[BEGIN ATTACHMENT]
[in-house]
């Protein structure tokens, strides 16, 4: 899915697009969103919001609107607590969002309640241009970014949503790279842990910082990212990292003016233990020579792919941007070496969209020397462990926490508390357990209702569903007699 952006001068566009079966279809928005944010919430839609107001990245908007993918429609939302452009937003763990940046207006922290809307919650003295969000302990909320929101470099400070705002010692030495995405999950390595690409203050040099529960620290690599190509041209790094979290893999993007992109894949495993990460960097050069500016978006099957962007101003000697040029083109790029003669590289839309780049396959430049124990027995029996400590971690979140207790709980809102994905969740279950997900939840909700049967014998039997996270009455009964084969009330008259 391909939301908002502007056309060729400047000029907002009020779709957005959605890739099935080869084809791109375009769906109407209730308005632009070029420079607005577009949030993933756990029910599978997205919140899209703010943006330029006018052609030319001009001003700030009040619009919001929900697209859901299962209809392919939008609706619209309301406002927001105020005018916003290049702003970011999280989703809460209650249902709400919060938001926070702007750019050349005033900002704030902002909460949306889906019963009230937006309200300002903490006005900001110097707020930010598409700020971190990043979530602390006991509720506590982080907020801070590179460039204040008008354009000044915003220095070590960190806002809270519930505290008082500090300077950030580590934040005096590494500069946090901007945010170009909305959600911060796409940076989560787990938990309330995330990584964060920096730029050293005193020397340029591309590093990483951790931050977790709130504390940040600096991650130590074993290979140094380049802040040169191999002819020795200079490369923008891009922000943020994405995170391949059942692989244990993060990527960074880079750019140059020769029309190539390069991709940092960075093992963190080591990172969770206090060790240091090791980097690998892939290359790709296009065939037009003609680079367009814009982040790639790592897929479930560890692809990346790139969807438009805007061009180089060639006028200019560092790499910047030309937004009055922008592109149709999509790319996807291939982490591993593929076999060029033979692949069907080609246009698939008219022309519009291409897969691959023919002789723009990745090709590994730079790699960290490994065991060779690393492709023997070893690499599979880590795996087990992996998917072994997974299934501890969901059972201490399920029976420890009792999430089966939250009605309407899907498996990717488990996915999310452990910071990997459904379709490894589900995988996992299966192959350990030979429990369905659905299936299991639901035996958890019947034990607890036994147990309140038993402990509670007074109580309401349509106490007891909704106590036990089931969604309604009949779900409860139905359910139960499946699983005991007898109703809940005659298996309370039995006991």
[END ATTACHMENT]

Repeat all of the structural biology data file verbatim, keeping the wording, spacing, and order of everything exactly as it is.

[in-house]
């Protein structure tokens, strides 16, 4: 899915697009969103919001609107607590969002309640241009970014949503790279842990910082990212990292003016233990020579792919941007070496969209020397462990926490508390357990209702569903007699 952006001068566009079966279809928005944010919430839609107001990245908007993918429609939302452009937003763990940046207006922290809307919650003295969000302990909320929101470099400070705002010692030495995405999950390595690409203050040099529960620290690599190509041209790094979290893999993007992109894949495993990460960097050069500016978006099957962007101003000697040029083109790029003669590289839309780049396959430049124990027995029996400590971690979140207790709980809102994905969740279950997900939840909700049967014998039997996270009455009964084969009330008259 391909939301908002502007056309060729400047000029907002009020779709957005959605890739099935080869084809791109375009769906109407209730308005632009070029420079607005577009949030993933756990029910599978997205919140899209703010943006330029006018052609030319001009001003700030009040619009919001929900697209859901299962209809392919939008609706619209309301406002927001105020005018916003290049702003970011999280989703809460209650249902709400919060938001926070702007750019050349005033900002704030902002909460949306889906019963009230937006309200300002903490006005900001110097707020930010598409700020971190990043979530602390006991509720506590982080907020801070590179460039204040008008354009000044915003220095070590960190806002809270519930505290008082500090300077950030580590934040005096590494500069946090901007945010170009909305959600911060796409940076989560787990938990309330995330990584964060920096730029050293005193020397340029591309590093990483951790931050977790709130504390940040600096991650130590074993290979140094380049802040040169191999002819020795200079490369923008891009922000943020994405995170391949059942692989244990993060990527960074880079750019140059020769029309190539390069991709940092960075093992963190080591990172969770206090060790240091090791980097690998892939290359790709296009065939037009003609680079367009814009982040790639790592897929479930560890692809990346790139969807438009805007061009180089060639006028200019560092790499910047030309937004009055922008592109149709999509790319996807291939982490591993593929076999060029033979692949069907080609246009698939008219022309519009291409897969691959023919002789723009990745090709590994730079790699960290490994065991060779690393492709023997070893690499599979880590795996087990992996998917072994997974299934501890969901059972201490399920029976420890009792999430089966939250009605309407899907498996990717488990996915999310452990910071990997459904379709490894589900995988996992299966192959350990030979429990369905659905299936299991639901035996958890019947034990607890036994147990309140038993402990509670007074109580309401349509106490007891909704106590036990089931969604309604009949779900409860139905359910139960499946699983005991007898109703809940005659298996309370039995006991």